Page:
By Emil Danielyan
U.S. Ambassador to Armenia John Evans has publicly referred to the 1915 slaughter of some 1.5 million Armenians in Ottoman Turkey as “genocide,” signaling a significant shift in the U.S. government’s position on the highly sensitive issue.
In separate statements issued late on Thursday, the two leading Armenian-American lobbying groups said Evans recognized the genocide during his ongoing series of meetings with representatives of the influential Armenian community in the United States.
A statement by one of those organizations, the Armenian National Committee of America (ANCA), quoted the ambassador as declaring at a meeting in California: “I will today call it the Armenian Genocide … I think we, the U.S. government, owe you, our fellow citizens a more frank and honest way of discussing this problem.”
“The Armenian Genocide was the first genocide of the 20th century. I pledge to you, we are going to do a better job at addressing this issue,” he added to rapturous applause from the Armenian audience, according to the ANCA.
“We welcome the Ambassador’s honest approach to Armenian history,” a local ANCA leader, Roxanne Makasdjian, was quoted as saying.
Evans’s use of the word “genocide,” which is bound to anger Turkey, was also announced and welcomed by the chairman of the Armenian Assembly of America, Anthony Barsamian. “In his public commentaries, Ambassador Evans repeatedly employed the words “Armenian Genocide” to properly characterize the attempted annihilation of our people by Ottoman Turkey,” he said in a speech in Los Angeles.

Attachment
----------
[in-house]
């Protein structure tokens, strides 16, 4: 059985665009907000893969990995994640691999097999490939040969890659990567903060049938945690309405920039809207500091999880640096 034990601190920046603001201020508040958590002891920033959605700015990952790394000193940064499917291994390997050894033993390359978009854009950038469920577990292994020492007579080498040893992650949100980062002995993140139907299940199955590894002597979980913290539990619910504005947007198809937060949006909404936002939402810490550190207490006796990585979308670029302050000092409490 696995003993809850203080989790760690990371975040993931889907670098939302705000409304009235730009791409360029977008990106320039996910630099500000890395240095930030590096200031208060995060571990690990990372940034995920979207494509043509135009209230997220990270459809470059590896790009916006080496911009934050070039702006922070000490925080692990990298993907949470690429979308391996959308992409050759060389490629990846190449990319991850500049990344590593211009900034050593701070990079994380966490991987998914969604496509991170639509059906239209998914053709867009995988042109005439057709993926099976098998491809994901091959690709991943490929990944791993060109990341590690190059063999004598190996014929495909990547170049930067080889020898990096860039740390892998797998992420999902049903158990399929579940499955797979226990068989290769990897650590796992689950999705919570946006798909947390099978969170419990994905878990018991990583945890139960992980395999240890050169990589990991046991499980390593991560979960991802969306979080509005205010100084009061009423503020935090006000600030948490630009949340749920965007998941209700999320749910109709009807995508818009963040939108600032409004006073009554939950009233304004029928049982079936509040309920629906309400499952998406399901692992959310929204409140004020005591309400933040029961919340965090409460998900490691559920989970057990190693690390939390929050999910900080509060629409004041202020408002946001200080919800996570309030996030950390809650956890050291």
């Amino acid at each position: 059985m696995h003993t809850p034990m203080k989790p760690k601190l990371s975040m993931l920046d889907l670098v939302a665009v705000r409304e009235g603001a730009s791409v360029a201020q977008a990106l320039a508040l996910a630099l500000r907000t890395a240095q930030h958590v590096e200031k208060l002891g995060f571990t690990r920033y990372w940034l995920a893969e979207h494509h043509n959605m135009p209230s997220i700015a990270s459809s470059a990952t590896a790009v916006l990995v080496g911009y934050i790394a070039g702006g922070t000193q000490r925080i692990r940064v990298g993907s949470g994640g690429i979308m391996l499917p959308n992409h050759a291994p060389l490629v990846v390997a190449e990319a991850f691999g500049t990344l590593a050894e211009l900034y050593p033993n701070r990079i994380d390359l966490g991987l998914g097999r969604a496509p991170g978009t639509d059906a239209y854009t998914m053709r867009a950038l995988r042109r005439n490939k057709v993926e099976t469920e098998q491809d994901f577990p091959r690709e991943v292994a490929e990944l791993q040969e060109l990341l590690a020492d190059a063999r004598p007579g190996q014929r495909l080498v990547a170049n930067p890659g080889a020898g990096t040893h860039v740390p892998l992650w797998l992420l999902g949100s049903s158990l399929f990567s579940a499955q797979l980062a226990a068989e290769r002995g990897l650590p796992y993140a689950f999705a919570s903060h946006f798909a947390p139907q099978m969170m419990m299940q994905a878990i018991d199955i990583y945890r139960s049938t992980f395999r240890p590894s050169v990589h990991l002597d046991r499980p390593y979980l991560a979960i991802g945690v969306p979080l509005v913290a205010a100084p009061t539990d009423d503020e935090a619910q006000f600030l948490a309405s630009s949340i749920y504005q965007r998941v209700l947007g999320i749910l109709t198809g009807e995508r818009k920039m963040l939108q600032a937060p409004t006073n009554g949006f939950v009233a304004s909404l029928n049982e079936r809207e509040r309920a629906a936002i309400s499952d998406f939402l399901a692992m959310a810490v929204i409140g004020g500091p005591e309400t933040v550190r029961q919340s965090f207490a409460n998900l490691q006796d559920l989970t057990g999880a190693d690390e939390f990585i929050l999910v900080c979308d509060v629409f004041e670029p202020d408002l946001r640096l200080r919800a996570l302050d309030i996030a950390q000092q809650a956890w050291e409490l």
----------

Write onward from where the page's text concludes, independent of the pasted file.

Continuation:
Barsamian was addressing more than 270 community leaders that gathered to pay tribute to countries that attempted to stop or recognized the genocide.
Evans thus became the first U.S. official since former President Ronald Reagan to publicly describe the mass killings and deportations of Ottoman Armenia as a genocide. Reagan did so in an April 1981 statement on the genocide committed in Cambodia in the 1970s.
It is not clear if Evans’s remarks represent a change in the position of the U.S. government that has avoided using the term for fear of antagonizing Turkey, a key U.S. ally. The U.S. envoy said, according to the ANCA statement, that he studied the subject in detail and consulted with a State Department lawyer before going on record.
In his annual addresses to the Armenian-American community, President George W. has stopped short of calling the events of 195-18 a genocide, while using phrases like “one of the great tragedies of history” and “annihilation of approximately 1.5 million Armenians.”
Bush, according to Barsamian, “set forth the textbook definition of genocide without using the word.” “Ambassador Evans completed the thought,” added the Assembly chief.
Assembly leaders appear to link the apparent change in Washington’s rhetoric to a study by the International Center for Transitional Justice (ICTJ), a New York-based human rights organization, which concluded in February 2003 that the Armenian massacres meet the definition of genocide set by a 1948 UN convention.
The ICTJ study was commissioned by the now defunct Turkish-Armenian Reconciliation Commission (TARC) which was tacitly backed by the Assembly but strongly criticized by the ANCA. In an April 2003 statement, Bush praised TARC and its “recent and significant achievements.”